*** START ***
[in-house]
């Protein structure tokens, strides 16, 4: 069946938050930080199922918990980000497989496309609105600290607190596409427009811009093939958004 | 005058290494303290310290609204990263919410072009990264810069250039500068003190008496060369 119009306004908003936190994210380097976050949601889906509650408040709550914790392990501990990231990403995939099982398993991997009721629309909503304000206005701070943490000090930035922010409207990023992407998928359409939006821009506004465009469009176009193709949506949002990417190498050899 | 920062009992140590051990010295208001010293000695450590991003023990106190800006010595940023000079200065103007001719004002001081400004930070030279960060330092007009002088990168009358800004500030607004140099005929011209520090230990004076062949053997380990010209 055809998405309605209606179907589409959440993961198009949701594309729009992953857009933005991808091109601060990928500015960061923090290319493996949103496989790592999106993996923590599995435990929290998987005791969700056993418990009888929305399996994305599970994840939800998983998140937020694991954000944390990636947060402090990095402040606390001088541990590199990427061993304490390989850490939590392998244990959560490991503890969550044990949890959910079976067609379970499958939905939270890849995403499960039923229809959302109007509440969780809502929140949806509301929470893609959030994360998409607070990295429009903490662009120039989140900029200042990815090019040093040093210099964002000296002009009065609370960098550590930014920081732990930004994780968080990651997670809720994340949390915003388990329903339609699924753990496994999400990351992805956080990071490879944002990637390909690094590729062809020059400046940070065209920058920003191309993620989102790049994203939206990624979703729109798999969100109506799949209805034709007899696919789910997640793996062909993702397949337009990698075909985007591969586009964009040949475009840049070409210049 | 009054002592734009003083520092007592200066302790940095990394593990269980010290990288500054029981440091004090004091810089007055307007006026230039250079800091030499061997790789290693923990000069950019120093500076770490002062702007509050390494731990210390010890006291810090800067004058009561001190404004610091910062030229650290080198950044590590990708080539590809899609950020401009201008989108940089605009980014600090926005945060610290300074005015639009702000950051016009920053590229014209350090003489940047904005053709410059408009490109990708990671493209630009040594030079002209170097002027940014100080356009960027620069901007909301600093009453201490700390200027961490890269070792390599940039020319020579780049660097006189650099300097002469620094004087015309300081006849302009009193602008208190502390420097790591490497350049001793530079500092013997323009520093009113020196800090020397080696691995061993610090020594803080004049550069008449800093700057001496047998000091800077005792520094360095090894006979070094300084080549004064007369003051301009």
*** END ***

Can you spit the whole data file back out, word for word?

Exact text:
[in-house]
């Protein structure tokens, strides 16, 4: 069946938050930080199922918990980000497989496309609105600290607190596409427009811009093939958004 | 005058290494303290310290609204990263919410072009990264810069250039500068003190008496060369 119009306004908003936190994210380097976050949601889906509650408040709550914790392990501990990231990403995939099982398993991997009721629309909503304000206005701070943490000090930035922010409207990023992407998928359409939006821009506004465009469009176009193709949506949002990417190498050899 | 920062009992140590051990010295208001010293000695450590991003023990106190800006010595940023000079200065103007001719004002001081400004930070030279960060330092007009002088990168009358800004500030607004140099005929011209520090230990004076062949053997380990010209 055809998405309605209606179907589409959440993961198009949701594309729009992953857009933005991808091109601060990928500015960061923090290319493996949103496989790592999106993996923590599995435990929290998987005791969700056993418990009888929305399996994305599970994840939800998983998140937020694991954000944390990636947060402090990095402040606390001088541990590199990427061993304490390989850490939590392998244990959560490991503890969550044990949890959910079976067609379970499958939905939270890849995403499960039923229809959302109007509440969780809502929140949806509301929470893609959030994360998409607070990295429009903490662009120039989140900029200042990815090019040093040093210099964002000296002009009065609370960098550590930014920081732990930004994780968080990651997670809720994340949390915003388990329903339609699924753990496994999400990351992805956080990071490879944002990637390909690094590729062809020059400046940070065209920058920003191309993620989102790049994203939206990624979703729109798999969100109506799949209805034709007899696919789910997640793996062909993702397949337009990698075909985007591969586009964009040949475009840049070409210049 | 009054002592734009003083520092007592200066302790940095990394593990269980010290990288500054029981440091004090004091810089007055307007006026230039250079800091030499061997790789290693923990000069950019120093500076770490002062702007509050390494731990210390010890006291810090800067004058009561001190404004610091910062030229650290080198950044590590990708080539590809899609950020401009201008989108940089605009980014600090926005945060610290300074005015639009702000950051016009920053590229014209350090003489940047904005053709410059408009490109990708990671493209630009040594030079002209170097002027940014100080356009960027620069901007909301600093009453201490700390200027961490890269070792390599940039020319020579780049660097006189650099300097002469620094004087015309300081006849302009009193602008208190502390420097790591490497350049001793530079500092013997323009520093009113020196800090020397080696691995061993610090020594803080004049550069008449800093700057001496047998000091800077005792520094360095090894006979070094300084080549004064007369003051301009």